project studies - Artificial recharge and
Ground water irrigation
has gained importance during the last decade in Karnataka
through dugwells, dug-cum-borewells and borewells in some districts,
especially in areas where perennial rivers are absent.
Kolar is one among such districts
which has experienced high stage of ground water development where a
spurt in groundwater activity is seen during the past two decades.
The periodical monitoring of wells for the period 1973 to 1996
shows a declining trend in ground water levels.
The area showing declining trend in ground water levels are
associated with higher degree of ground water development.
Central ground water
Board under Central Sector scheme has carried out Experimental
Artificial Recharge Studies (EARS) in Gauribidanur and Mulbagal taluks
The main activities
carried out in the above taluks are:
Desilting of two tanks and converting the same
into Percolation tanks.
Watershed treatment in
Construction of point
recharge structures at 5 locations.
Gravity recharge wells at 2 locations.
Roof top rain water harvesting structure at Gauribidanur.
The existing defunct and silted up Minor Irrigation (M.I.) tanks at Errapothenahalli and Manchiganahalli were taken up for conversion to percolation tank after desilting. Government of Karnataka had plans to take up desilting of M.I. tanks in Kolar district on a large scale and in this context the district level authorities emphasized the need to quantify the additional recharge through such desilting programme. Keeping this in mind, it was planned to take up study of the tank bed seepage prior to desilting and after desilting and thereby quantifying the same.
Treatment of Basavapura
and Bhovibikkanahalli micro-watersheds with traditional water harvesting
structures to study the impact
the same on ground water recharge.
The studies were taken up as watershed development programme,
which are being taken up in Karnataka on a large scale and the present
study attempts to quantify the additional recharge by such programmes.
Check dams are the major structures constructed under this programme.
Five PRS were taken up
in the district. The
construction of PRS involves two stages of work.
Firstly, the construction of a borewell for recharge and
secondly, designing a filter bed around the recharge borewell.
The surface water either from the M.I. tank or from the nalla is
allowed into the filter bed. The
silt free water from the filter bed will be let into the recharge
borewell tapping fractured aquifer.
The drilling of recharge borewells together with observation
wells (ie: recharge well field) were taken up by CGWB.
The five well fields are located at Hosur (two nos.), Bhakthara
halli, Sonaganahalli and Manchiganahalli.
Gravity Recharge Wells:
Two gravity recharge
well fields were constructed, one each at Belchikkanahali and
Hussainpura. A short
duration injection test was conducted in these two well fields and
tested for their intake capacity rates.
The source water for the tests was transported through pipe line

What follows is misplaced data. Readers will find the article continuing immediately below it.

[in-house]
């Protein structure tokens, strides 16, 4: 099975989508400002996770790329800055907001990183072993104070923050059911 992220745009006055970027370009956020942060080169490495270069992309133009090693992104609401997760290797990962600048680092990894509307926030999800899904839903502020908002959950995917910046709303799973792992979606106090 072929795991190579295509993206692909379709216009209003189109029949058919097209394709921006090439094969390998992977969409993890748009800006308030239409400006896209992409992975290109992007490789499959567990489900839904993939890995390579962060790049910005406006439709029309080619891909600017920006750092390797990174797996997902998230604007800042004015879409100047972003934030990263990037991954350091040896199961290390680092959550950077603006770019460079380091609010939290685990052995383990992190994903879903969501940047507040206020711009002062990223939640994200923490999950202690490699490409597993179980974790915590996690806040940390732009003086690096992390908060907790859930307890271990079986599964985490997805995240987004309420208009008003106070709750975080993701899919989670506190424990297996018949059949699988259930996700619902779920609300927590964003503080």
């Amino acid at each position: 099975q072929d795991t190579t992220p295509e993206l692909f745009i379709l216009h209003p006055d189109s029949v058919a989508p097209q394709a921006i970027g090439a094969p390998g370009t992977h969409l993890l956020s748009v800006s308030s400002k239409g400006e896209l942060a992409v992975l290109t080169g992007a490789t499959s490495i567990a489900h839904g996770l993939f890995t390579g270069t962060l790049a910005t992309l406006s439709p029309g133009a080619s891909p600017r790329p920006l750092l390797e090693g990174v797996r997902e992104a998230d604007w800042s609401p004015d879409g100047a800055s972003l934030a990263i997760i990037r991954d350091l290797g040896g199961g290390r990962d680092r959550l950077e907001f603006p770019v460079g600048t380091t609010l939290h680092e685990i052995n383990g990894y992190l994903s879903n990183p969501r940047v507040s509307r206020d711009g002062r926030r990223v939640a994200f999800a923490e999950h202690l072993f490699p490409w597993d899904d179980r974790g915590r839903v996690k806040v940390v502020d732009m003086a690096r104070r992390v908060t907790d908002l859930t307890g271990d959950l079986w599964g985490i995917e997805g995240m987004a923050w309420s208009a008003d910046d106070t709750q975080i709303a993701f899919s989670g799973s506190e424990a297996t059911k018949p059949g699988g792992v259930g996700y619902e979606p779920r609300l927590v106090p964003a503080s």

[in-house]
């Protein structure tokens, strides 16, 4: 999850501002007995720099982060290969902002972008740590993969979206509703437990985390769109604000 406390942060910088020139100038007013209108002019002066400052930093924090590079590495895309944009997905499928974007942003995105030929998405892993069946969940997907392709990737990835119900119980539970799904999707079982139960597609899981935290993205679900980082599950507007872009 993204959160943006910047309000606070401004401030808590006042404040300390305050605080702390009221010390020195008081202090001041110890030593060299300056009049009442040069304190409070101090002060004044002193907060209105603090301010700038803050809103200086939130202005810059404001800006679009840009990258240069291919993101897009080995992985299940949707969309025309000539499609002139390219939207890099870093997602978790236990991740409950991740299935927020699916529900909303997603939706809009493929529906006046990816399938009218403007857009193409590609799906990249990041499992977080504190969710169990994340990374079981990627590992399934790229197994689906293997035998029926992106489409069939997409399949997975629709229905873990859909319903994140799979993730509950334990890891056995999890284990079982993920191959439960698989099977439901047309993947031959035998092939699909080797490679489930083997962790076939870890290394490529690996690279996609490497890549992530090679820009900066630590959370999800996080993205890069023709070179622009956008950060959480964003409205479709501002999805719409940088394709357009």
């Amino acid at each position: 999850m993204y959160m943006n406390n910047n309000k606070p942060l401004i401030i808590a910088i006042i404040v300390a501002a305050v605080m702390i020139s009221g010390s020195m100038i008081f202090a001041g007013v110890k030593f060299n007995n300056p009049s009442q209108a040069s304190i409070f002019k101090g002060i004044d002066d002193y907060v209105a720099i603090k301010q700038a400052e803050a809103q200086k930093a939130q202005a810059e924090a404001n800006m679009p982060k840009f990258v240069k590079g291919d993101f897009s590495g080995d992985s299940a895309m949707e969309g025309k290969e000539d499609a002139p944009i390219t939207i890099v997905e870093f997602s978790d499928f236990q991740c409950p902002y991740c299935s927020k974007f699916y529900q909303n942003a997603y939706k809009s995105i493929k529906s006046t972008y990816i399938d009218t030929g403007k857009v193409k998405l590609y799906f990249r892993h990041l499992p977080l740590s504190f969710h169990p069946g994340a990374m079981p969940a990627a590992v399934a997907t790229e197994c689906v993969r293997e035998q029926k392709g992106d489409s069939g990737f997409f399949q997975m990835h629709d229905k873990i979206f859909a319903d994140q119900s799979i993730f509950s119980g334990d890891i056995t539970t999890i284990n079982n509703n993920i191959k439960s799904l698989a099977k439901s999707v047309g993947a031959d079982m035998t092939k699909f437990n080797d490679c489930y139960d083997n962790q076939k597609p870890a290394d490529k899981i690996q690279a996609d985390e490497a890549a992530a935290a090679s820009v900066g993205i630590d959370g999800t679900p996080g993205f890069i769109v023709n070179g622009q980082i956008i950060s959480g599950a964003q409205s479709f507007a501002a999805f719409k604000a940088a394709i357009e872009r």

from an existing irrigation borewell located about 700 meter away from
the well field.
Findings of Artificial
results carried out at Percolation tank beds prior to and after
desilting showed an improvement in tank bed percolation. The
infiltration rate ranged from 0.17 to 2.4 cm/hr prior to desilting
whereas the rate has increased in the range of 1.8 to 8.8 cm/hr after
desilting at Errapothenahalli. At
Manchiganahalli, it ranged from 1.2 to 5.8 cm/hr prior to desilting
whereas the same was observed to be in the range of 10 to 16.8 cm/hr
after desilting. The ground water level data during post desilting
periods reveals a built-up in storage in the order of 2 to 4.5 m to the
downstream of the tanks.
It has revealed that
the flow recorded is considerably reduced after the treatment and the
construction of the structures. A
built-up in storage was observed to be in the order of 3 to 5 m in the
phreatic zone. The treatment of Basavapura
microwatershed has shown watershed treatment can arrest flows
during monsoon and enhance recharge to ground water.
This indicates that watershed treatment especially in the drought
prone district of Karnataka can be taken up on a large scale
which can contribute greatly to recharging of ground water and
retention of moisture for crop production.
The recharge through
point recharge structure has benefited the deeper aquifer to build-up
storage locally and to improve the ground water potential and are
effective in recharging deeper aquifer and can be applied in feasible
areas of a drought prone district.
The total amount
sanctioned under the EARS is Rs. 44.116 lakhs and this amount has been
released to State Government by CGWB under the central sector scheme.
campus, Bangalore University.
0.026 MCM of freshwater
is discharged into Vrishabhavathi river, which is highly polluted. Two exploratory borewells drilled by CGWB under exploration
programme have turned out to be high yielding which cater to the needs
of University campus. A fall of 3 to 5 m in ground water level has been
observed during the last four years resulting in indiscriminate pumping
of the bore wells in the water shed. thus laying heavy stress on the
aquifer system. In view of this, studies have been taken up for
harvesting rainwater which goes as run off in the micro water shed of
the campus. In this context, the rainwater harvesting is proposed
through three check dams of which one is a combination structure
consisting of a subsurface dyke and check dam.
The scheme has been sanctioned during the year for an estimated cost of Rs.13.75 lakhs. Shri.Arjun Charan Sethi, Hon’ble Minister for Water Resources, Govt. India has launched the scheme during Feb.'2001 in presence of other dignitaries from Govt.of India, Govt.of Karnataka, Central Ground Water Board and Bangalore University. The construction of the recharge structures were completed.
c) Conjunctive Use Studies In Ghataprabha River Basin.
Conjunctive use study
of surface and ground water in
The study indicated that canal water utilisation in the left
A conjunctive use plan has been drawn both for left and
A total investment of Rs 40.5 crores has been suggested
An area about 50 sq.km
in and around Bhadravathi town in Shimoga district was
studied to assess the ground water quality and aquifer material
vis-a -vis the industries existing, agricultural
practices and urbanisation. The area is drained by the